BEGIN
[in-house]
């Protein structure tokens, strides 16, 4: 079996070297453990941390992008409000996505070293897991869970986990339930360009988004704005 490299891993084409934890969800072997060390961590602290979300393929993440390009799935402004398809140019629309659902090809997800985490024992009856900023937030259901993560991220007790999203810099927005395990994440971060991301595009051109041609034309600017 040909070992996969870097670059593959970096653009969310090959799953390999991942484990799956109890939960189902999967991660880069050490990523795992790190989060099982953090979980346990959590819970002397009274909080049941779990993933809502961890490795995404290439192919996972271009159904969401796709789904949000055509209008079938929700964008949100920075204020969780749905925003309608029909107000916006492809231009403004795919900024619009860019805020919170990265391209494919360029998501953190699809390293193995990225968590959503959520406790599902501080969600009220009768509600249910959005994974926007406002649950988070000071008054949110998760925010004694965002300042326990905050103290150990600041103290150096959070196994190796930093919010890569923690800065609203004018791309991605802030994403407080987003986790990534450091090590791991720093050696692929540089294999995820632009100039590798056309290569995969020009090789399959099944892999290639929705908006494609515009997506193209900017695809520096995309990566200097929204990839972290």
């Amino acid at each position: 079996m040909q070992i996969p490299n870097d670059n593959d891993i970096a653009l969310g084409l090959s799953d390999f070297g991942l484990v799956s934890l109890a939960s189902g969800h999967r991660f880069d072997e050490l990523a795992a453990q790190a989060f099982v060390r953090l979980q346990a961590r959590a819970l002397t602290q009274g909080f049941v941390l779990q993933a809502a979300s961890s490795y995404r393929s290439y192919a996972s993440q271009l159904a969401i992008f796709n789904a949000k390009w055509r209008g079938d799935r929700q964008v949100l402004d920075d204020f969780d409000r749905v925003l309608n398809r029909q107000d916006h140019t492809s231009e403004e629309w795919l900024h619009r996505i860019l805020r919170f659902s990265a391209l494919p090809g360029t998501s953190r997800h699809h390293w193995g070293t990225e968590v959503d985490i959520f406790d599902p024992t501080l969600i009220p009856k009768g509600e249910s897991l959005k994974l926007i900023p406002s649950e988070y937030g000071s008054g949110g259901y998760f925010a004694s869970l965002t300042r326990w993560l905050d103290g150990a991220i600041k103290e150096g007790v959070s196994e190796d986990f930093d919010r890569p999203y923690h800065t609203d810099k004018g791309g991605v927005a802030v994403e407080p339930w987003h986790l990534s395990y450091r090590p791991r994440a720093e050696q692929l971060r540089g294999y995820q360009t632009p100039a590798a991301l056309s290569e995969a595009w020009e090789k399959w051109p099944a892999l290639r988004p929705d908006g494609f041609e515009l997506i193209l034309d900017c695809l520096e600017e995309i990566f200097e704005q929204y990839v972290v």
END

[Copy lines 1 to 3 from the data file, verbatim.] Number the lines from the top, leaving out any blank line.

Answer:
[in-house]
């Protein structure tokens, strides 16, 4: 079996070297453990941390992008409000996505070293897991869970986990339930360009988004704005 490299891993084409934890969800072997060390961590602290979300393929993440390009799935402004398809140019629309659902090809997800985490024992009856900023937030259901993560991220007790999203810099927005395990994440971060991301595009051109041609034309600017 040909070992996969870097670059593959970096653009969310090959799953390999991942484990799956109890939960189902999967991660880069050490990523795992790190989060099982953090979980346990959590819970002397009274909080049941779990993933809502961890490795995404290439192919996972271009159904969401796709789904949000055509209008079938929700964008949100920075204020969780749905925003309608029909107000916006492809231009403004795919900024619009860019805020919170990265391209494919360029998501953190699809390293193995990225968590959503959520406790599902501080969600009220009768509600249910959005994974926007406002649950988070000071008054949110998760925010004694965002300042326990905050103290150990600041103290150096959070196994190796930093919010890569923690800065609203004018791309991605802030994403407080987003986790990534450091090590791991720093050696692929540089294999995820632009100039590798056309290569995969020009090789399959099944892999290639929705908006494609515009997506193209900017695809520096995309990566200097929204990839972290």
């Amino acid at each position: 079996m040909q070992i996969p490299n870097d670059n593959d891993i970096a653009l969310g084409l090959s799953d390999f070297g991942l484990v799956s934890l109890a939960s189902g969800h999967r991660f880069d072997e050490l990523a795992a453990q790190a989060f099982v060390r953090l979980q346990a961590r959590a819970l002397t602290q009274g909080f049941v941390l779990q993933a809502a979300s961890s490795y995404r393929s290439y192919a996972s993440q271009l159904a969401i992008f796709n789904a949000k390009w055509r209008g079938d799935r929700q964008v949100l402004d920075d204020f969780d409000r749905v925003l309608n398809r029909q107000d916006h140019t492809s231009e403004e629309w795919l900024h619009r996505i860019l805020r919170f659902s990265a391209l494919p090809g360029t998501s953190r997800h699809h390293w193995g070293t990225e968590v959503d985490i959520f406790d599902p024992t501080l969600i009220p009856k009768g509600e249910s897991l959005k994974l926007i900023p406002s649950e988070y937030g000071s008054g949110g259901y998760f925010a004694s869970l965002t300042r326990w993560l905050d103290g150990a991220i600041k103290e150096g007790v959070s196994e190796d986990f930093d919010r890569p999203y923690h800065t609203d810099k004018g791309g991605v927005a802030v994403e407080p339930w987003h986790l990534s395990y450091r090590p791991r994440a720093e050696q692929l971060r540089g294999y995820q360009t632009p100039a590798a991301l056309s290569e995969a595009w020009e090789k399959w051109p099944a892999l290639r988004p929705d908006g494609f041609e515009l997506i193209l034309d900017c695809l520096e600017e995309i990566f200097e704005q929204y990839v972290v």